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Everything you need to know about the Rolex Sky-Dweller

THE ROLEX SKY-DWELLER

The Rolex Sky-Dweller was the most talked about watch at Basel back in 2012.  It was the first new watch from Rolex in 20 years, and it is the very first to feature a true complication – an innovative annual calendar with dual time zones – in more than a generation.

The Sky-Dweller is a distinctive technological masterpiece, it provides the information global travellers need to keep track of time at a glance. The Sky-Dweller is a beautiful watch, with revolutionary design that blends to perfection mechanical sophistication and ease of use.

The Sky-Dweller is a dual time zone watch and also an annual calendar. So how does the Sky-Dweller do this?

 

The First Annual Calendar by Rolex

A GMT function is one thing, Rolex has been doing that since the 1950’s, but unlike other Rolex models, the Sky-Dweller features a real complication.

The annual calendar inside the Sky-Dweller is based on a mechanism called SAROS. Only two gear ratios and four gear wheels were added to the traditional Rolex date calendar system to make for a full annual calendar. Called SAROS after the Greek term for the 18 year cycle between the sun, earth, and moon that is responsible for both lunar and solar eclipses, the Sky-Dweller’s annual calendar mechanism is designed around a fixed planetary gear wheel ( the sun) at the centre of the movement.

A satellite wheel (aka the earth) engages the planetary wheel in one month, driven by the date disc. The satellite wheel (the moon) is fitted with four fingers, for the four 30-day months (April, June, September, and November).

At the end of each 30-day month, one of the satellite’s finger receives an extra impulse from the date-change mechanism, which causes the date to jump two days with in a few milliseconds. The month is indicated via a small rectangular aperture on the outside of the hour track, with January being representing by 1 o’clock, February by 2 o’clock, etc.

“SIMPLICITY IS THE ULTIMATE SOPHISTICATION”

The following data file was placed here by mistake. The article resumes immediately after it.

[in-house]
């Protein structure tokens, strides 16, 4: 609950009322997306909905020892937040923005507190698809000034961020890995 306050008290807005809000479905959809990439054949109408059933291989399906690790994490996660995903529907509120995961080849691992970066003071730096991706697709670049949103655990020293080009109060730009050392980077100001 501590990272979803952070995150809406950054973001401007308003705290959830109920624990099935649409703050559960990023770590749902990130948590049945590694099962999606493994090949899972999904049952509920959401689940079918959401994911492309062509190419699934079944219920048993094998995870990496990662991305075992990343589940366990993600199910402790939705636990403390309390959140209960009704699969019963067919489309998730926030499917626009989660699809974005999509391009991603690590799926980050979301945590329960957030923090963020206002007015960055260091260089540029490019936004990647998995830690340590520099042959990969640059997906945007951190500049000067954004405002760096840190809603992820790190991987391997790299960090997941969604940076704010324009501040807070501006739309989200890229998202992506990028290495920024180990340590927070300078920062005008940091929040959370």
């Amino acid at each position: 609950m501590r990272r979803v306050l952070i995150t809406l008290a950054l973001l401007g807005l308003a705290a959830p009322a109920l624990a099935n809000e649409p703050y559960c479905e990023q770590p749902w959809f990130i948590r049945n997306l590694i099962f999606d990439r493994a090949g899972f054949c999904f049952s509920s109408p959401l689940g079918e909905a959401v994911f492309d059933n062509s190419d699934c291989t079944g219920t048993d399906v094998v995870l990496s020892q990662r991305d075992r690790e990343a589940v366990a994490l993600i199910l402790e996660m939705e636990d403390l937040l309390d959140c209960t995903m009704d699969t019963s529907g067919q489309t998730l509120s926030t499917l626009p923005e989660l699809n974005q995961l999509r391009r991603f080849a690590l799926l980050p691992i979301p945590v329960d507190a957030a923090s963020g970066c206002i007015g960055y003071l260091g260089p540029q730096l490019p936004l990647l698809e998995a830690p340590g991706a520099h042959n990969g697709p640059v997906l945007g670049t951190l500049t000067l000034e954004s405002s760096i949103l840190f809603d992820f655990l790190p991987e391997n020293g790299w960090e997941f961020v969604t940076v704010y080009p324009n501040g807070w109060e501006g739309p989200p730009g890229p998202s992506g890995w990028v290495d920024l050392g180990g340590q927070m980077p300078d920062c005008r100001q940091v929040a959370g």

Reference Time vs Local Time

Sitting below 12 o’clock on the dial of the Sky-Dweller is a small red arrow. This arrow points towards an off-centred rotating disc on which sits a 24-hour scale. This arrow and ring indicate your reference time, which could be for example your home time.

The local time on the Sky-Dweller is displayed via the center hands, though it is set via a bi-directional jump-hour mechanism that does not affect the seconds, minutes, or reference time.

The date is connected to the local time and that changes within just a few milliseconds at midnight. Rolex wanted to make an easy to read, two-time zone watch that looked great and, that’s exactly what they did.

 

The Bezel of all Bezels

Another fascinating trait of the Sky-Dweller is it bezel-operated control ring.

Called RING COMMAND, it is the bezel that allows the wearer to set the date, local time, and reference time, all from the crown. There in fact three different positions on the rotating, fluted bezel, and that allows the crown to have only one setting position.

This patented bezel control ring consists of 60 individual components, the heart of which is a double cam and levels that engage the various gear trains inside the movement.

With the fluted nature of the bezel, few would have any idea that the bezel has been turned to set the date, local, or reference time respectively. This is incredibly clever, and arguably the most impressive attribute of the Sky-Dweller.

The Caliber 9001

The 9001 is the most complex Rolex caliber made today, and one of the most complex ever made by the brand.

It is, of course, completely COSC certified , with a frequency of 28,800 beats per hour, a parachrom hairspring, paraflex shock absorbers, and large variable inertia balance wheel. The power reserve of the caliber 9001 is an impressive 72 hours.

The Details

The Rolex Sky-Dweller comes in three different configurations. All are sized at 42mm, a 100m water resistant Oyster case, and a synthetic, scratch-resistant crystal with cyclops date window.

 

Here at Edinburgh Watch Company we have just taken in a stunning January 2018 unworn UK supplied stainless steel Sky-dweller that is still in all of its Rolex protective seals, we’re always on the look-out for Sky-Dweller’s so please don’t forget to check our Collection regularly.

Launched at Basel 2017 this was a very much welcomed addition to the Sky-dweller range. With the looks of a precious metal watch but instead substantially less this we feel is an excellent value watch especially considering its complicated functions for the world traveller.

 

 

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